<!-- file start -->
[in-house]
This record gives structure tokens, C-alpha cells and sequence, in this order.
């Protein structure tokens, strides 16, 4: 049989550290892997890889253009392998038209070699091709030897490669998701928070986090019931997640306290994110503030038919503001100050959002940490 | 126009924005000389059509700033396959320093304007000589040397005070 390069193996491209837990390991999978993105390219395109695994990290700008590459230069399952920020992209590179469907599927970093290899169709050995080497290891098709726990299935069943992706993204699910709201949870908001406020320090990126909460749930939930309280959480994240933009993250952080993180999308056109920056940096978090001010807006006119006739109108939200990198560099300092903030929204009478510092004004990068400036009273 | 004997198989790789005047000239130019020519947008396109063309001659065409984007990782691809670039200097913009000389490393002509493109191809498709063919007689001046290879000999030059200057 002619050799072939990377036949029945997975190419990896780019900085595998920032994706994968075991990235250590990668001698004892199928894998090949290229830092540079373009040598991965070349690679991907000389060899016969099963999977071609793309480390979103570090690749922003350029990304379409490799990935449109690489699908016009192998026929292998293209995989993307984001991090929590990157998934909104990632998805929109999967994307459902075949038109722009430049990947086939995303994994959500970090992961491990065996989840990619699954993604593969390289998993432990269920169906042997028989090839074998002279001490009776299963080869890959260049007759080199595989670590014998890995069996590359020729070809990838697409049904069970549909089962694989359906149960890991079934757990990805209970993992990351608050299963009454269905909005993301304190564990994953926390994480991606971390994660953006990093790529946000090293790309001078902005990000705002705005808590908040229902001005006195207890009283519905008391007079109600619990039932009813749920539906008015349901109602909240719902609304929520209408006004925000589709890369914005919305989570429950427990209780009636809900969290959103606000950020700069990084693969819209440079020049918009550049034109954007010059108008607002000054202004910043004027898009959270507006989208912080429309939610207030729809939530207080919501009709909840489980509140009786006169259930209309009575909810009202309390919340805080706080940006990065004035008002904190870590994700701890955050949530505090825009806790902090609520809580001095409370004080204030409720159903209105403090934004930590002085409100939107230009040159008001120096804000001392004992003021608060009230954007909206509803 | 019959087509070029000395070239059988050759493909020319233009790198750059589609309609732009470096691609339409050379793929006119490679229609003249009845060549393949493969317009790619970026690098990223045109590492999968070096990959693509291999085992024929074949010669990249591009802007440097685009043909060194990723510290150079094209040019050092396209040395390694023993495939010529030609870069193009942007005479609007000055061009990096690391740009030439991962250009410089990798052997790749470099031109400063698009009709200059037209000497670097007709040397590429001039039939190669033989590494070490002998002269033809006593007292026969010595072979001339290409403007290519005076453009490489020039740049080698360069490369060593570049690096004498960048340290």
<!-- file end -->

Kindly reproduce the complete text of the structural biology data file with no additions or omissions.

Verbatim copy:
[in-house]
This record gives structure tokens, C-alpha cells and sequence, in this order.
């Protein structure tokens, strides 16, 4: 049989550290892997890889253009392998038209070699091709030897490669998701928070986090019931997640306290994110503030038919503001100050959002940490 | 126009924005000389059509700033396959320093304007000589040397005070 390069193996491209837990390991999978993105390219395109695994990290700008590459230069399952920020992209590179469907599927970093290899169709050995080497290891098709726990299935069943992706993204699910709201949870908001406020320090990126909460749930939930309280959480994240933009993250952080993180999308056109920056940096978090001010807006006119006739109108939200990198560099300092903030929204009478510092004004990068400036009273 | 004997198989790789005047000239130019020519947008396109063309001659065409984007990782691809670039200097913009000389490393002509493109191809498709063919007689001046290879000999030059200057 002619050799072939990377036949029945997975190419990896780019900085595998920032994706994968075991990235250590990668001698004892199928894998090949290229830092540079373009040598991965070349690679991907000389060899016969099963999977071609793309480390979103570090690749922003350029990304379409490799990935449109690489699908016009192998026929292998293209995989993307984001991090929590990157998934909104990632998805929109999967994307459902075949038109722009430049990947086939995303994994959500970090992961491990065996989840990619699954993604593969390289998993432990269920169906042997028989090839074998002279001490009776299963080869890959260049007759080199595989670590014998890995069996590359020729070809990838697409049904069970549909089962694989359906149960890991079934757990990805209970993992990351608050299963009454269905909005993301304190564990994953926390994480991606971390994660953006990093790529946000090293790309001078902005990000705002705005808590908040229902001005006195207890009283519905008391007079109600619990039932009813749920539906008015349901109602909240719902609304929520209408006004925000589709890369914005919305989570429950427990209780009636809900969290959103606000950020700069990084693969819209440079020049918009550049034109954007010059108008607002000054202004910043004027898009959270507006989208912080429309939610207030729809939530207080919501009709909840489980509140009786006169259930209309009575909810009202309390919340805080706080940006990065004035008002904190870590994700701890955050949530505090825009806790902090609520809580001095409370004080204030409720159903209105403090934004930590002085409100939107230009040159008001120096804000001392004992003021608060009230954007909206509803 | 019959087509070029000395070239059988050759493909020319233009790198750059589609309609732009470096691609339409050379793929006119490679229609003249009845060549393949493969317009790619970026690098990223045109590492999968070096990959693509291999085992024929074949010669990249591009802007440097685009043909060194990723510290150079094209040019050092396209040395390694023993495939010529030609870069193009942007005479609007000055061009990096690391740009030439991962250009410089990798052997790749470099031109400063698009009709200059037209000497670097007709040397590429001039039939190669033989590494070490002998002269033809006593007292026969010595072979001339290409403007290519005076453009490489020039740049080698360069490369060593570049690096004498960048340290």